When our genes could not store all the information necessary for survival, we slowly invented them. But then the time came perhaps ten thousand years ago, when we needed to know more than could conveniently be contained in brains. So we learned to stockpile enourmos quantities of information outside our bodies. We are the only species on the planet, so far as we know, to have invented communal memory stored in neither in our genes nor in our brains. The warehouse of that memory is called library.
A book is made from a tree. It is an assemblage of flat, flexible parts (still called "leaves") imprinted with dark pigmented squiggles. One glance at it and you hear the voice of another person--perhaps someone dead for thousands of years. Across the millenia, the author is speaking, clearly and silently, inside your head, directly to you. Writing is perhaps the greatest of human inventions, binding together people, citizens of distant epochs, who never knew one another. Books break the shackles of time, proof that humans can work magic. ...
... If there were no books, no written records, think how prodigious a time twenty-three centuries would be. With four generations per century, twenty-three centuries occupies almost a hundred generations of human beings. If information could be passed on merely by word of mouth, how little we should know of our past, how slow would be our progress! ... Past information might be revered, but in successive retellings it would become progressively more muddled and eventually lost. Books permit us voyage through time, to tap the wisdom of our ancestors. The library connects us with the insights and knowledge, painfully extracted from Nature, of the greatest minds that ever were, with the best teachers, drawn from the entire planet and from all of our history, to instruct us without tiring, and to inspire us to make our own contribution to the collective knowledge of the human species. Public libraries depend on voluntary contributions. I think the health of our civilization, the depth of our awareness about the underpinnings of our culture and our concern for the future can all be tested by how well we support our libraries.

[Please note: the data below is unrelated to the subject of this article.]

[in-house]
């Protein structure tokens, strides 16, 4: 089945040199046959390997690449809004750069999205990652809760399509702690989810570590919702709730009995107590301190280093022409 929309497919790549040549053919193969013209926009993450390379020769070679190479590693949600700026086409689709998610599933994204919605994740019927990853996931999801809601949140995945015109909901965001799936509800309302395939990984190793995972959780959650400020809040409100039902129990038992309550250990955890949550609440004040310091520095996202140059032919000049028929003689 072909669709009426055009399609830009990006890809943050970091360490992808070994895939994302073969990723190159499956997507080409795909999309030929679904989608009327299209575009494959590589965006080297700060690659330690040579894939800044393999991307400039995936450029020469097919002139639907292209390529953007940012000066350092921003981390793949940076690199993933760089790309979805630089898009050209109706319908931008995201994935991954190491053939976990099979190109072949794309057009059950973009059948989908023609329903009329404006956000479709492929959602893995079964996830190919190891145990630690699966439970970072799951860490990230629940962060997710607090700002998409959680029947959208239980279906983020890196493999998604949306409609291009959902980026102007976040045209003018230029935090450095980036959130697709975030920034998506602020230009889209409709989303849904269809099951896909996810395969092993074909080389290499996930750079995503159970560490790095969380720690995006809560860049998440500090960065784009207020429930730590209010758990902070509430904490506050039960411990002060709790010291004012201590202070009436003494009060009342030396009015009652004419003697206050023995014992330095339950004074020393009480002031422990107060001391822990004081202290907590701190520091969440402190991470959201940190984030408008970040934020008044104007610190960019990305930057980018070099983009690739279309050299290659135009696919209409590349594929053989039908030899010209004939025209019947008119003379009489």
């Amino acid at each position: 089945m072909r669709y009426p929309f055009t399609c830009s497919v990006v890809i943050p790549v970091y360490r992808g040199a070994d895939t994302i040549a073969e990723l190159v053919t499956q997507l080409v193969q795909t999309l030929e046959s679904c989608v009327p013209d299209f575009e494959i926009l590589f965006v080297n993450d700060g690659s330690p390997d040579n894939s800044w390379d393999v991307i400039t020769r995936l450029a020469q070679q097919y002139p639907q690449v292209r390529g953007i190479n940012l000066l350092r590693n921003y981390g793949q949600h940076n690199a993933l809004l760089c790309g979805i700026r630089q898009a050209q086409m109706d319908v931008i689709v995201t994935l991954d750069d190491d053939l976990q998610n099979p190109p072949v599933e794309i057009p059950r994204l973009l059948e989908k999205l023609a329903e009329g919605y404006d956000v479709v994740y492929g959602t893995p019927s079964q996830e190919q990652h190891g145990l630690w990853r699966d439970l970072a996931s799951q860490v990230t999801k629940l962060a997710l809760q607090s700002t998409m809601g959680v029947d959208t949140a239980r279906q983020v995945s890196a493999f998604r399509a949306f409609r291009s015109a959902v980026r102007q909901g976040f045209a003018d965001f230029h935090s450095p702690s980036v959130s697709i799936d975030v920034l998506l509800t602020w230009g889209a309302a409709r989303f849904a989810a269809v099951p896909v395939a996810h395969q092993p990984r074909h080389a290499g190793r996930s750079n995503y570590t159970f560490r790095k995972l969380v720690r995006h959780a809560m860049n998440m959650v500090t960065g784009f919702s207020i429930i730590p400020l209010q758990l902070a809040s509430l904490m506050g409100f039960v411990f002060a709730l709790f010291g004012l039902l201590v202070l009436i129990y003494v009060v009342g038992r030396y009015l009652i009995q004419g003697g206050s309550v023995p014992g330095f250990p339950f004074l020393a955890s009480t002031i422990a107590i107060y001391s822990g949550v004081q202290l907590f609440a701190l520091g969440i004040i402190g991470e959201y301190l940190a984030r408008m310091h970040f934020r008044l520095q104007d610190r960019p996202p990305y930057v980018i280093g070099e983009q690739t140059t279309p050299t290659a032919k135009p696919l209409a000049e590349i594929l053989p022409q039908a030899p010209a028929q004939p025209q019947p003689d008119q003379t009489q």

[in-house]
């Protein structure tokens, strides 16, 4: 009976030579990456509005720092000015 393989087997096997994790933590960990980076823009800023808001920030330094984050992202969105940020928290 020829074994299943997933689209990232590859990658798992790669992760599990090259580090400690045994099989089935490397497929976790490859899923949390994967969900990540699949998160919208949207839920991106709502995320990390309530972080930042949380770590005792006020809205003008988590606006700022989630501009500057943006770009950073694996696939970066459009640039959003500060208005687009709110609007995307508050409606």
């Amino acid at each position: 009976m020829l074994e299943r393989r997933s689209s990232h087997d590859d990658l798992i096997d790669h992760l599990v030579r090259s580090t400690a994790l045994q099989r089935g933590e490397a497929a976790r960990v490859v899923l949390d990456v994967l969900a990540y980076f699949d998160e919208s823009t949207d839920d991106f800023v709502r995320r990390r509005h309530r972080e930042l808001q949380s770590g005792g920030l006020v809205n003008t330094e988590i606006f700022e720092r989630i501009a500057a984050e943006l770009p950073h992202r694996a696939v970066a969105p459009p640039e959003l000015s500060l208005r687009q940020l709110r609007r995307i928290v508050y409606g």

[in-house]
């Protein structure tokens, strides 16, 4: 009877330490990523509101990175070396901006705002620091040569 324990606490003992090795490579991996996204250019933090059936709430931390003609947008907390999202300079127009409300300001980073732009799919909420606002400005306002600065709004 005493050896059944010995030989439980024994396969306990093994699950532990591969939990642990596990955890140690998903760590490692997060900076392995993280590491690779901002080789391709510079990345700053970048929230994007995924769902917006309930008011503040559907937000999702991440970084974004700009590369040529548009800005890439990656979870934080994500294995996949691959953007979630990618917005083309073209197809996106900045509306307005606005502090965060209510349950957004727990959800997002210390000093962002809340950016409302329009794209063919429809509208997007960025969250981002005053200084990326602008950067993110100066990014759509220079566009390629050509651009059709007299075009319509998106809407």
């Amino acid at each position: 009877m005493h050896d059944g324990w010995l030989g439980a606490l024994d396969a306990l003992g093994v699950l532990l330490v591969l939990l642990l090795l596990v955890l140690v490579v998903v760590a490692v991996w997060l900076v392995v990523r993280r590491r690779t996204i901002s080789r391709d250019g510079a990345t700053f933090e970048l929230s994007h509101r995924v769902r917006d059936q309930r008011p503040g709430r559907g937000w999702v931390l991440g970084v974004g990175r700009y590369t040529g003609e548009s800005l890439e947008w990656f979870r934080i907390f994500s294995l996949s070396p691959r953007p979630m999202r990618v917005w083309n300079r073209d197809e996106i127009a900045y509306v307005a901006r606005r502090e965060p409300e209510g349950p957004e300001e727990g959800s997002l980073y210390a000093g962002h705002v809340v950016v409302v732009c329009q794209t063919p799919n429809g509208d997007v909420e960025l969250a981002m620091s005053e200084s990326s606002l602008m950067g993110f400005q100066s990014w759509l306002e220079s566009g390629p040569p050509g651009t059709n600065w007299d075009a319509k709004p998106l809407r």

(Carl Sagan, Cosmos, p. 232 - 233)
That is really well said Dr. Carl Sagan. Well said. By the way, I'm doing my own voyage by reading your book now. I'm back to 1980 when Cosmos was first printed. And I can't stop wondering where the hell I've been that I never read your books before?